This episode was playing two games at once. It made the point early on of introducing the idol trio and manager who figure into the OP and will presumably bigger players in time to come, and then followed up with ten minutes of juicy irony on umbrella theives. It’s a shame it couldn’t do both of those things at once, because that would have been one thing to add a serious spark to what is looking like a fair-sized puddle of oil this point. As it stands, while I’m enjoying the “don’t quit your day job” workplace elements of the show, I hope the show eventually evolves past a straight split between elements. If it can do that while still preserving the sad-adult feeling Goto and Masayoshi give off, it’s set for the next 6 months.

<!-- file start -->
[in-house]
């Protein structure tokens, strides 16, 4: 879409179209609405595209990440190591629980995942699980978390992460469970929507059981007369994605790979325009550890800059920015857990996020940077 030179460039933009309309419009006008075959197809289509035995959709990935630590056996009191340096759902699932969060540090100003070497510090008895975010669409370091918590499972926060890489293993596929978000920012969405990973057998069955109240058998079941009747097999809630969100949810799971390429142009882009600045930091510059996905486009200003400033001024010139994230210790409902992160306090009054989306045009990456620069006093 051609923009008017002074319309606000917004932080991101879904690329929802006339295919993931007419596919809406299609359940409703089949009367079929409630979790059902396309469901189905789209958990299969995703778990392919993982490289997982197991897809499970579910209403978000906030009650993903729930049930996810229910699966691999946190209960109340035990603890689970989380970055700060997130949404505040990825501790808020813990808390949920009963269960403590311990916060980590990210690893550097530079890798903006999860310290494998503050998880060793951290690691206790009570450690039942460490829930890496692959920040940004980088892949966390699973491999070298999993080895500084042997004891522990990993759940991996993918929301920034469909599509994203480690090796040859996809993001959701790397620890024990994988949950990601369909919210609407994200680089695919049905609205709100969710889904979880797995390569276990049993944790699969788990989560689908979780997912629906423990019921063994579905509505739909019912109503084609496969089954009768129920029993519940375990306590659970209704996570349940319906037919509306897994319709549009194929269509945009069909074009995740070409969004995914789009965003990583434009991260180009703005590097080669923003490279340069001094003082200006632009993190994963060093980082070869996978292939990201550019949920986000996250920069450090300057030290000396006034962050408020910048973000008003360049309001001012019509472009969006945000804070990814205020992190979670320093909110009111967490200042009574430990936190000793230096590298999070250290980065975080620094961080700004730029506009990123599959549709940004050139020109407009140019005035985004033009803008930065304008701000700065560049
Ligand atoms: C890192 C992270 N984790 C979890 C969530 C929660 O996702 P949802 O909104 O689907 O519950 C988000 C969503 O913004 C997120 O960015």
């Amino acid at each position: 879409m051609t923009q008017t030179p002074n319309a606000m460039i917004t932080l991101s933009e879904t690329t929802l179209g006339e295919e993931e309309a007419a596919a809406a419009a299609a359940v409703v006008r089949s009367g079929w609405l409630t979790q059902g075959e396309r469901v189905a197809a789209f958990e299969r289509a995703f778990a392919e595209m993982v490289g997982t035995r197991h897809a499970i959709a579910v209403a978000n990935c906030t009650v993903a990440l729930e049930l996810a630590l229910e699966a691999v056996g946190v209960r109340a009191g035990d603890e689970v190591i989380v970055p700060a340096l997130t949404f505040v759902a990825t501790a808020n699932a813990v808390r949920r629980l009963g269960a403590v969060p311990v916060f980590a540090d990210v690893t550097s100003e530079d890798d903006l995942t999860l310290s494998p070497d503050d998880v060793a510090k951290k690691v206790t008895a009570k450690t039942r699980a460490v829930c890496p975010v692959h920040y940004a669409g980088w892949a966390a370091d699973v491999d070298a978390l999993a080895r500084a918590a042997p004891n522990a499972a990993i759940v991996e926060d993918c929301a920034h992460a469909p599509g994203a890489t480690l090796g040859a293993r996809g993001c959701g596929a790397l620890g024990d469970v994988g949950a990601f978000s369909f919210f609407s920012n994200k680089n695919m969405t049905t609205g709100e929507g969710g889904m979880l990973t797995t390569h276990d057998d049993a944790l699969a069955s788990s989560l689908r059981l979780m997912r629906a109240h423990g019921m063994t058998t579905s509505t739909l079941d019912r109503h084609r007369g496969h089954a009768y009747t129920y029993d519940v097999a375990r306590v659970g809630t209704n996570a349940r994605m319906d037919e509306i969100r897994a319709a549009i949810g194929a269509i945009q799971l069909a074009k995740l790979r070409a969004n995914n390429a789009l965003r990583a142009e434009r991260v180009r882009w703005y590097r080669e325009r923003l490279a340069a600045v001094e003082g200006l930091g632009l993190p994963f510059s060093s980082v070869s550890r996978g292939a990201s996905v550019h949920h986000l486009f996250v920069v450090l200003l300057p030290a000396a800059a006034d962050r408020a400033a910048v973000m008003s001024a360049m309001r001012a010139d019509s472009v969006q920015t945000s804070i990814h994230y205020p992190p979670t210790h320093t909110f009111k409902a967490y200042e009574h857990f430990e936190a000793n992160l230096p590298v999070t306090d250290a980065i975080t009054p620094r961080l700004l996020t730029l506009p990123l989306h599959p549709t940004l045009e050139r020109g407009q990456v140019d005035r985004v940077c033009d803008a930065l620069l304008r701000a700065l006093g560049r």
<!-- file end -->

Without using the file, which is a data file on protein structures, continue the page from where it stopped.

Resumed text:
If you know anything at all about manga, you’ve probably heard the name Weekly Shonen Jump before. Armed to the teeth with megahits like One Piece, Naruto, Bleach, and Toriko, it stands undisputed atop the manga industry. But did you ever wonder how that dominance came to be, or why it’s been largely unchallenged for upwards of 20 years? Here’s a hint: it’s no accident.